Beza and Knox
The final two reformers on the Reformation Wall in Geneva are Theodore Beza (1519-1605), and John Knox (1513-1572). There are many others who represented the Protestant Reformation that are interesting to study as well. Each week this month I have been suggesting resources that you might find helpful in your study of the Reformation. Today I want to share, Reformation Heroes by Diane Kleyne and Joel R. Beeke. This book has several short chapters on reformers and is a great overview of the reformation and it is an easy read. We have read this book with our children and enjoyed it a lot.
Theodore Beza was a French reformer who succeeded John Calvin in Geneva. He originally became a lawyer, but after a struggle with illness, came to accept salvation in Christ. Shawn Wright in an article on the life of Beza, writes, “John Calvin was undoubtedly the father of Calvinism, but Beza very well may have been the first Calvinist. He also gave form to what we now call Calvinism by explaining and defending the biblical doctrines Calvin had rediscovered. Through his teaching and writing ministry, Beza defended the imputation of Christ’s righteousness as essential to a sinner’s justification, he explained the justice of double predestination, and he expounded the comfort a believer receives from Christ’s definite atonement.” I recently read and enjoyed a book on the Lord’s Supper by Beza entitled, “A Clear and Simple Treatise on the Lord’s Supper.”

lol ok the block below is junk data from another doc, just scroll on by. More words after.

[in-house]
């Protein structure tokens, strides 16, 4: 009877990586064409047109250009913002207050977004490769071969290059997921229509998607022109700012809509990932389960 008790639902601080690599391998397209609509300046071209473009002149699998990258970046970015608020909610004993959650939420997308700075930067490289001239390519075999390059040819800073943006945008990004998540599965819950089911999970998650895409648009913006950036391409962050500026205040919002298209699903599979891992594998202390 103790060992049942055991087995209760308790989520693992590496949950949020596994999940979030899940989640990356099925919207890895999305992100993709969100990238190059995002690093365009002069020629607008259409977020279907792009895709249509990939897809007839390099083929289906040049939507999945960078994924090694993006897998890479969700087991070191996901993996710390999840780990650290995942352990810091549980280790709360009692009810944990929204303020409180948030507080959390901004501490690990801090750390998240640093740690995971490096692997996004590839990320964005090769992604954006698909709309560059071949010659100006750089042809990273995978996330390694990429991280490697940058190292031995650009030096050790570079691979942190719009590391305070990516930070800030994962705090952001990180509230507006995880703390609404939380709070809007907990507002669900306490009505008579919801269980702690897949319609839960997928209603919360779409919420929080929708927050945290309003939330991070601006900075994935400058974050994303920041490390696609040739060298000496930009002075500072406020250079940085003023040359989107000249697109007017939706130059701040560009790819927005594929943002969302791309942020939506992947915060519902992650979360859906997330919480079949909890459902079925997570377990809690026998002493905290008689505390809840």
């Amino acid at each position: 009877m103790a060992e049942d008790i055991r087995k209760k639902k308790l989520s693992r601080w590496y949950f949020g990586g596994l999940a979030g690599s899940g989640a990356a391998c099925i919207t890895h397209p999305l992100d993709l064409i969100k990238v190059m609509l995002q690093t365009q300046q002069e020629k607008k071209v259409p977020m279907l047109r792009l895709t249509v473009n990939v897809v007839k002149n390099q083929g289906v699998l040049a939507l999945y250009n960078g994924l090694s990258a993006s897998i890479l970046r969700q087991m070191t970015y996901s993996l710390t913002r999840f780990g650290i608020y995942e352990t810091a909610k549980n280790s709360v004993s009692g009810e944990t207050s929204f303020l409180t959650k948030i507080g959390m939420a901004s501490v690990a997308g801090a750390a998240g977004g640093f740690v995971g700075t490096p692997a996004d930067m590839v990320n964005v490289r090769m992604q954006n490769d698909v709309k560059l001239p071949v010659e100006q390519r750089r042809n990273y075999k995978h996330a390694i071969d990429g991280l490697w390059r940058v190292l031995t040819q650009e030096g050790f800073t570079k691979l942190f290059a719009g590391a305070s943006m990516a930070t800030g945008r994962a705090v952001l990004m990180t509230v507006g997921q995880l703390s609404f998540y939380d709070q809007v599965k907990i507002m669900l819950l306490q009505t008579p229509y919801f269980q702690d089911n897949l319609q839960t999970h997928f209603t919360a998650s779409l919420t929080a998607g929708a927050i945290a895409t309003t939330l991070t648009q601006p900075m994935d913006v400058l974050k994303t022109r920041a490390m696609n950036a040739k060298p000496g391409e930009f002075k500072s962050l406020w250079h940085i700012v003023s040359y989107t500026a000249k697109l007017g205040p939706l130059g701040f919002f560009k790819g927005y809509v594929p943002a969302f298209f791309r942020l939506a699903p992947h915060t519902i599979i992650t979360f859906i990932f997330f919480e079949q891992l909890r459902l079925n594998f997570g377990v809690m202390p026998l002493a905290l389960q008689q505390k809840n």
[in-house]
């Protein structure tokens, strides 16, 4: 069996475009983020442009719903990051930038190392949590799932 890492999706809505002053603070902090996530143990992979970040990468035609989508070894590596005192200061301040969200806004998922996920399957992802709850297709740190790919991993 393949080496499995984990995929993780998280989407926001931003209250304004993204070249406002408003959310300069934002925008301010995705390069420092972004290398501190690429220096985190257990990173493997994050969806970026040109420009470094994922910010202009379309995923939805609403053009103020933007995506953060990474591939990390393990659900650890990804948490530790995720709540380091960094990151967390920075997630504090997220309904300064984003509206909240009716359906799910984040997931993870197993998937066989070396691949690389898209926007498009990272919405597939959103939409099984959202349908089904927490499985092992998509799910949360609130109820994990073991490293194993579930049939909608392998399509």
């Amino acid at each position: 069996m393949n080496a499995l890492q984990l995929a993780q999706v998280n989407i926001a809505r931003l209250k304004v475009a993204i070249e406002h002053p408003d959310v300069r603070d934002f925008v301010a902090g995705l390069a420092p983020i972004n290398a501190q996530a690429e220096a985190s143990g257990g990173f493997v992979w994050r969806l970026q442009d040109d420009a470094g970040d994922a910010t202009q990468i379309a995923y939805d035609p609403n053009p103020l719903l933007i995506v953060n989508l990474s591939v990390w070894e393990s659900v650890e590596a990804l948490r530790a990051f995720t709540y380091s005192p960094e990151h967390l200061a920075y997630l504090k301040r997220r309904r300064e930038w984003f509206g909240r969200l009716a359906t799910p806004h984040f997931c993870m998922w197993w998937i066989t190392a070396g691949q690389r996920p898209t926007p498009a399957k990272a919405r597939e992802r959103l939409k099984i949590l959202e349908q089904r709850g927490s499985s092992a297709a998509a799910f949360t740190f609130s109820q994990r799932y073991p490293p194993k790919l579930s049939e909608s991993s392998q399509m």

John Knox was a Scottish minister who studied under Calvin and who brought the Protestant Reformation to Scotland. He is known as the founder of the Presbyterian Church of Scotland. Due to the political struggles in England, because of Catholic monarchs, he fled to Geneva. In 1558 he writes his best known work, a pamphlet entitled, “The First Blast of the Trumpet Against the Monstrous Regiment of Women.” This was written mainly in response to the queens who were persecuting Protestants in England. He had many meetings with Mary, Queen of Scots, in which he admonished her for her rule and her faith.
Christianity Today wrote an article on the legacy of John Knox, who was also known as the “Thundering Scotsman”. The article states, “Though he remains a paradox to many, Knox was clearly a man of great courage: one man standing before Knox’s open grave said, “Here lies a man who neither flattered nor feared any flesh.” Knox’s legacy is large: his spiritual progeny includes some 750,000 Presbyterians in Scotland, 3 million in the United States, and many millions more worldwide.”
I hope you enjoyed a very brief overview of some Reformation thought this October and that you will continue your own studies on the history of the Church.